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Text Messages to Support Enrollment in Government Benefits: Simple. Effective. Legal?

The blog post was written by Daniel Necz, Harvard Law School LL.M Candidate, and Rachel Landauer, Clinical Instructor

New research from North Carolina adds to the evidence that participation in nutrition assistance programs such as the Supplemental Nutrition Assistance Program (SNAP) has a positive impact on health outcomes. However, the researchers also found that many study participants who were eligible for SNAP did not enroll—a pernicious pattern across many different types of public assistance programs.

Health care has a role to play in boosting take-up rates (i.e., the percentage of benefit-eligible individuals who participate).

Kaiser Permanente, a non-profit, integrated health care system, is disrupting the trend by increasing outreach efforts about government benefits including SNAP and the Special Supplemental Nutrition Program for Women, Infants, and Children (WIC). Kaiser Permanente’s Food for Life strategy uses text messages to provide eligible members with information on enrollment and the application process.

The team has been able to demonstrate that this seemingly simple tool is an effective one—one resulting in many more people having access to available essential services and resources. Since the start of the program two years ago, almost 100,000 members across eight states have applied for SNAP benefits, 32,000 members have enrolled, and more than $26 million in benefits has been paid out.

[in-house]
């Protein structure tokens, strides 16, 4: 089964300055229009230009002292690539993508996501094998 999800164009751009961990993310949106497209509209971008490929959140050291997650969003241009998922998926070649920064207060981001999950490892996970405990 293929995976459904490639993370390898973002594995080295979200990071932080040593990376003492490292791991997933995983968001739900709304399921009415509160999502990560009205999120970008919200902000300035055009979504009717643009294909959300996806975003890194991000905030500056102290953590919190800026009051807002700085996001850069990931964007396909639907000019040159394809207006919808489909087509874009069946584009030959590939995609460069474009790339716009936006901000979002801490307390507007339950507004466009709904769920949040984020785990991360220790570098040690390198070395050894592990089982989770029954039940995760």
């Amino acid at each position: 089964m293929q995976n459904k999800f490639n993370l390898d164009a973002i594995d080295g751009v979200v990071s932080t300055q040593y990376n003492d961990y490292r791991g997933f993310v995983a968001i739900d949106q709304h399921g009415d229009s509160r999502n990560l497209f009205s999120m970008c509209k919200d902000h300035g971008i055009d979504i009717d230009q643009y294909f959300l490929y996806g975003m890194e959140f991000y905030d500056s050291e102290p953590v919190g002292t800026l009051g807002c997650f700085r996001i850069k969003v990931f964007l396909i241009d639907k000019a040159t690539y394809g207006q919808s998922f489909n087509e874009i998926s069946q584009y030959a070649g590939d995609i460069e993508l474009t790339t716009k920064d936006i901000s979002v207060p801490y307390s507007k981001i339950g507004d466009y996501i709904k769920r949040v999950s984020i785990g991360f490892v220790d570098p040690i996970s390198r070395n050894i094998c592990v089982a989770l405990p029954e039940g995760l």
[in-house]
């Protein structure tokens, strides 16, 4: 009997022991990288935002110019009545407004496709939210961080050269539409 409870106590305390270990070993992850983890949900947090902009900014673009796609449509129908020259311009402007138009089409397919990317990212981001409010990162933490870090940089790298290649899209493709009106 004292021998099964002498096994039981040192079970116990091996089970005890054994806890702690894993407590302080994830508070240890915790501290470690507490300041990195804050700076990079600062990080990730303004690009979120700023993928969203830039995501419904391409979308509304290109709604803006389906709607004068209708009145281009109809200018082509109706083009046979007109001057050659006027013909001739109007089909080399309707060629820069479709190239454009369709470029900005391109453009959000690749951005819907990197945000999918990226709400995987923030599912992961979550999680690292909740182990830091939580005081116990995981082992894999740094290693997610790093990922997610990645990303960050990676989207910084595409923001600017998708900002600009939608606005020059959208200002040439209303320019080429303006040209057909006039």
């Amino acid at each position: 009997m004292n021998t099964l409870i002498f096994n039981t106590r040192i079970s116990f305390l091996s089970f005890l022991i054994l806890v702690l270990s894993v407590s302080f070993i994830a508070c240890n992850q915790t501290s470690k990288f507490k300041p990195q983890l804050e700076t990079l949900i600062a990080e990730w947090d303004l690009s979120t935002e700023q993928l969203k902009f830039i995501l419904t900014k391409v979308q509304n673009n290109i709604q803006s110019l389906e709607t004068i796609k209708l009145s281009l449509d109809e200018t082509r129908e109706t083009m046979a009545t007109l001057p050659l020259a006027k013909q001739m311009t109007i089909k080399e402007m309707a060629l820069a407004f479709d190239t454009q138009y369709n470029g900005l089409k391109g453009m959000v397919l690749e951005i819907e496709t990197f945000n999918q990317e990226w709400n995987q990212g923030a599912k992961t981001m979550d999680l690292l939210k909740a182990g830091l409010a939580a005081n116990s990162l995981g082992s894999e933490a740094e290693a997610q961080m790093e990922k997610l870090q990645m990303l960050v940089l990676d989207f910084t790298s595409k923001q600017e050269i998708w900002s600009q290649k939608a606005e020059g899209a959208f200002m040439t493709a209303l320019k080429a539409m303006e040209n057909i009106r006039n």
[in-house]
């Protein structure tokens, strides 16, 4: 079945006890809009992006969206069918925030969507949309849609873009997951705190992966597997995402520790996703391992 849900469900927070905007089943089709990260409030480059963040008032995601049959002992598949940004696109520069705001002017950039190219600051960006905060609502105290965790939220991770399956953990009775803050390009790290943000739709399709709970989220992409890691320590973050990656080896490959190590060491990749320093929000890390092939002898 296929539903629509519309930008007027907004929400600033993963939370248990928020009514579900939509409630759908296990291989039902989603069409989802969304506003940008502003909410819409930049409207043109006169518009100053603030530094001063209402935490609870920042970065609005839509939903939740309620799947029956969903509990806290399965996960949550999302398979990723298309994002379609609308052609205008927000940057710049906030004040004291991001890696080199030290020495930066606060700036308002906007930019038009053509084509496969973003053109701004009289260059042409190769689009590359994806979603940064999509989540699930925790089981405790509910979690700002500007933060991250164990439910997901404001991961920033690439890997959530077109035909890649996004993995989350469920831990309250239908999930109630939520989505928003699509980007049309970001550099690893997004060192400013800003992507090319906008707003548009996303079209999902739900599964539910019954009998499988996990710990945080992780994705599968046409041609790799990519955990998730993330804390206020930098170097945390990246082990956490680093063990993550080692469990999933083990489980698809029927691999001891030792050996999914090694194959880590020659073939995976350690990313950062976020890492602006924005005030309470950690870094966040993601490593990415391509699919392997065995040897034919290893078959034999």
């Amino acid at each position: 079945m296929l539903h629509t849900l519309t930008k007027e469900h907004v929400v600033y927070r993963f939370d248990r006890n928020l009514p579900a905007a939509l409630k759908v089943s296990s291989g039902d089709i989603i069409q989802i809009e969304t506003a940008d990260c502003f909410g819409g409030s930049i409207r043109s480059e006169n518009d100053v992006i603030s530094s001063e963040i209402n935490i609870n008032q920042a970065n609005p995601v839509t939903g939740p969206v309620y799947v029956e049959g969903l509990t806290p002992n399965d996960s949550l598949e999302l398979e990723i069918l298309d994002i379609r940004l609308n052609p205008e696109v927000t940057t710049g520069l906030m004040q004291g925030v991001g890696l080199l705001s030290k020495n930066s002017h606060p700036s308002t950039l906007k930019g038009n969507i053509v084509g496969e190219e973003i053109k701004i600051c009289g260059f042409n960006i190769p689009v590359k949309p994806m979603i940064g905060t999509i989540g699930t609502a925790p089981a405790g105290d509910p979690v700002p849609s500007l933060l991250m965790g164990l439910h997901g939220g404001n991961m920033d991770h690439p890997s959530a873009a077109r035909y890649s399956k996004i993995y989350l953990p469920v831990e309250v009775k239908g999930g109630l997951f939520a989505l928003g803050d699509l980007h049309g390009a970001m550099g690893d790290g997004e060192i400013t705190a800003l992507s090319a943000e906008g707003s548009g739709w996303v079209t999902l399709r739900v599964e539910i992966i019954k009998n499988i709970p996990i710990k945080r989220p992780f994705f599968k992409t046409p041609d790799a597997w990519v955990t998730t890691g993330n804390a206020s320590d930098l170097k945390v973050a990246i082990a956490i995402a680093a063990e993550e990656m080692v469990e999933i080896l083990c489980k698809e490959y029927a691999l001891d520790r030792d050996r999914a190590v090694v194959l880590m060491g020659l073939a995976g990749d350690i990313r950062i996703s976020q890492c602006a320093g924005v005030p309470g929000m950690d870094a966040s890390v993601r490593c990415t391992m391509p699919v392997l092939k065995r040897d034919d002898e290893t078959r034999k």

“But is it legal?”

Concern about a misstep in the eyes of a law is often a barrier to new and innovative programming at the intersection of health care and health-related social needs, particularly among smaller health care organizations. To support the diffusion and scaling of the initiative, Kaiser Permanente partnered with Harvard Law School’s Center for Health Law and Policy Innovation to review federal and California state rules regulating the undertaking. We found that with the right policies and procedures in place, both federal and California state law likely permit health care organizations to implement such campaigns.

Our new resource highlights several legal and regulatory considerations for FQHCs, Medicaid plans, and other entities in California. CHLPI is now embarking on a review of additional states. Readers interested in learning more are welcome to contact us.

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